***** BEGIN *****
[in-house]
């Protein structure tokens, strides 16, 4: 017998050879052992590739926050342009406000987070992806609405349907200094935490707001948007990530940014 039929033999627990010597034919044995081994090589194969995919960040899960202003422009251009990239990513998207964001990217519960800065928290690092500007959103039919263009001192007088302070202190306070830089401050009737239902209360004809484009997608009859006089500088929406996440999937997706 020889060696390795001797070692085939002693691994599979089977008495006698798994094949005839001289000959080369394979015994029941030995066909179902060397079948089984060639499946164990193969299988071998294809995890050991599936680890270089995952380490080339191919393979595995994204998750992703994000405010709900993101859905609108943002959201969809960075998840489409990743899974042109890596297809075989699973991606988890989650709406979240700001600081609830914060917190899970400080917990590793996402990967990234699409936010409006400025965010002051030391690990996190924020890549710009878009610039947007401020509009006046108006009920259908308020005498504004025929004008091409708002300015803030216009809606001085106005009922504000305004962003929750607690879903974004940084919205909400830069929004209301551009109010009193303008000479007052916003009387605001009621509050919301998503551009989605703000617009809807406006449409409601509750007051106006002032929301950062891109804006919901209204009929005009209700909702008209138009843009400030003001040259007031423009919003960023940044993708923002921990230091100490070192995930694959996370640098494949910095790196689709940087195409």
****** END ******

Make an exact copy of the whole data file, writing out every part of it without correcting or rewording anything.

[in-house]
């Protein structure tokens, strides 16, 4: 017998050879052992590739926050342009406000987070992806609405349907200094935490707001948007990530940014 039929033999627990010597034919044995081994090589194969995919960040899960202003422009251009990239990513998207964001990217519960800065928290690092500007959103039919263009001192007088302070202190306070830089401050009737239902209360004809484009997608009859006089500088929406996440999937997706 020889060696390795001797070692085939002693691994599979089977008495006698798994094949005839001289000959080369394979015994029941030995066909179902060397079948089984060639499946164990193969299988071998294809995890050991599936680890270089995952380490080339191919393979595995994204998750992703994000405010709900993101859905609108943002959201969809960075998840489409990743899974042109890596297809075989699973991606988890989650709406979240700001600081609830914060917190899970400080917990590793996402990967990234699409936010409006400025965010002051030391690990996190924020890549710009878009610039947007401020509009006046108006009920259908308020005498504004025929004008091409708002300015803030216009809606001085106005009922504000305004962003929750607690879903974004940084919205909400830069929004209301551009109010009193303008000479007052916003009387605001009621509050919301998503551009989605703000617009809807406006449409409601509750007051106006002032929301950062891109804006919901209204009929005009209700909702008209138009843009400030003001040259007031423009919003960023940044993708923002921990230091100490070192995930694959996370640098494949910095790196689709940087195409």